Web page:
Sick days are important to take, even if you are almost never physically ill. If you work in the corporate world, you get a certain amount of time allotted to be used for sick days, or paid time off. Most of the time, this time is wasted at the end of the year if you never took time for yourself. 

A sick day can go a long way every once in a while. Sick days can help you recoup, focus on your mental health and practice self-care — all of which are vital to your overall health and well-being. Although you might find using sick days in this way to be somehow dishonest, this time is given to you for a reason. It is unhealthy and unrealistic to expect yourself to work 365 days a year. Take advantage of your earned sick days — they’re rightfully yours to take — and take some much-needed time to refocus your energy on your physical and mental wants and needs. 

4. You have trouble sleeping because you’re thinking about work.

Take a second to think about how much consistent sleep you get each night. Most people need at least seven hours of sleep to be the most functional the next day. If you’re consistently getting less sleep than that, you most likely need more sleep. Without a healthy amount of rest, you aren’t able to perform at your best, which is a difficult realization if you are already pushing yourself to the limit.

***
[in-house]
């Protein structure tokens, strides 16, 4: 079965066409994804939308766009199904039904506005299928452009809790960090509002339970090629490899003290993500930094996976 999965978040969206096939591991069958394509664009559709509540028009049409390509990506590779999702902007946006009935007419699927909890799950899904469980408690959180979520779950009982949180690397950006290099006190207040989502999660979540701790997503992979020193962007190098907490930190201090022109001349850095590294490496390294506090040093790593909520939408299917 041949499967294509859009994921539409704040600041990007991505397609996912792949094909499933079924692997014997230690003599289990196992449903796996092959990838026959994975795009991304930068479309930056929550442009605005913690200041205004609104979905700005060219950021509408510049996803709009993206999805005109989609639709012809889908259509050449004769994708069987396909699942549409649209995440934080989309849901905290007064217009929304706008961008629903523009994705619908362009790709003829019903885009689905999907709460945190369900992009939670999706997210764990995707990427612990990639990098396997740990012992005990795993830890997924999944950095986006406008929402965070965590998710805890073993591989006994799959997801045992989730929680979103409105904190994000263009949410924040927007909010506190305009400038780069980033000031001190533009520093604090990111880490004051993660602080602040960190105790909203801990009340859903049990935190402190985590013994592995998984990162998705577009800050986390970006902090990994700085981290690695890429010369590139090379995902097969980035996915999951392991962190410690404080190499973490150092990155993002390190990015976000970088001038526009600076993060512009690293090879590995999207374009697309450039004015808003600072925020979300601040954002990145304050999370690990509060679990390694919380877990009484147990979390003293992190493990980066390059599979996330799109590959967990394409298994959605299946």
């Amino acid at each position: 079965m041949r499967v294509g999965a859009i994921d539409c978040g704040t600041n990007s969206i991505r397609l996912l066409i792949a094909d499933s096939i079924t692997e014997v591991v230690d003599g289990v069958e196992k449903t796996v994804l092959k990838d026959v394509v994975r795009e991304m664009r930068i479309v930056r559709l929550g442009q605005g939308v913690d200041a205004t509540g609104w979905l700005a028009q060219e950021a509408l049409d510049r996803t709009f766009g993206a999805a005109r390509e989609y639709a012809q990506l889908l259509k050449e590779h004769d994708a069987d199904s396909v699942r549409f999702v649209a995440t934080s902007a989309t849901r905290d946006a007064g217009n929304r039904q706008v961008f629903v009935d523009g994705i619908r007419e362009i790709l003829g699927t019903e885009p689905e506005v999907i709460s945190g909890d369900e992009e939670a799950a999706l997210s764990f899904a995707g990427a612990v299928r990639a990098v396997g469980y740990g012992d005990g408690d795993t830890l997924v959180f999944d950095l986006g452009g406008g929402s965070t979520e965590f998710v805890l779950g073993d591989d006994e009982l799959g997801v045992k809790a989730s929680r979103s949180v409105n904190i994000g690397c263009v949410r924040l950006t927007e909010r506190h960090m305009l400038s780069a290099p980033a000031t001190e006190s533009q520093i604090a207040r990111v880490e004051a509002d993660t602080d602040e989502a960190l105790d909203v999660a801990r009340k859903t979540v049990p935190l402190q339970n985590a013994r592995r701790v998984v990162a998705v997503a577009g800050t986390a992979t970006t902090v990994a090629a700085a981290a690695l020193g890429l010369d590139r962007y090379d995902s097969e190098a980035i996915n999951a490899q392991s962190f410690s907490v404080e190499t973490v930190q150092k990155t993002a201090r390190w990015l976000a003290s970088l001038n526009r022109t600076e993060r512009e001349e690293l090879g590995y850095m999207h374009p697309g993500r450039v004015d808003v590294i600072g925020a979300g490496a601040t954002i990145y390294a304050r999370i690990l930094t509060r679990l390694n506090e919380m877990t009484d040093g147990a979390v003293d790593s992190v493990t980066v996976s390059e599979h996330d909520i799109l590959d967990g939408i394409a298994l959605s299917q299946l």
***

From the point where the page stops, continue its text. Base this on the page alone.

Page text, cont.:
If your level of productivity is so important to you, then check in with how much sleep you are getting. Do you stay up late at night worrying about a deadline that is approaching or feeling stressed about a meeting that you have soon? Regardless of the type of work stress-related insomnia you struggle with, recognize that doing so is only hindering your efficacy. 

If you focus on sleep hygiene, you’ll work more productively the day after. There is only so much you can do in a day, so practice separating your mind from work when you’re at home, so that you can fall, and stay, asleep.

5. Not being able to work stresses you out.

If not being able to work causes you stress, practice being honest with yourself about the reasons why. Some research indicates that people with work addictions felt the weight of high expectations from their parents during childhood, and therefore tied a sense of approval to success.

You may have taken on the role of a high achiever because, historically, that is when you felt appreciated the most. However, this realization isn’t to assign blame; it’s important to be conscious of the roots of work addiction. Fortunately, you are not beholden to your past, and you can make the choice to free yourself from childhood conditioning that no longer serves you in your adult life.

6. Your hobbies get deprioritized because of work.

Aside from the time that you give to work, how much time do you put into your own passions and hobbies? You may enjoy the work you do and the effort that you put forth, but making time for activities outside of work is important to your well-being overall. This is how you live authentically, passionately and creatively. Paying your bills on time is a dire need, but so is being able to partake in fulfilling activities that give your life purpose.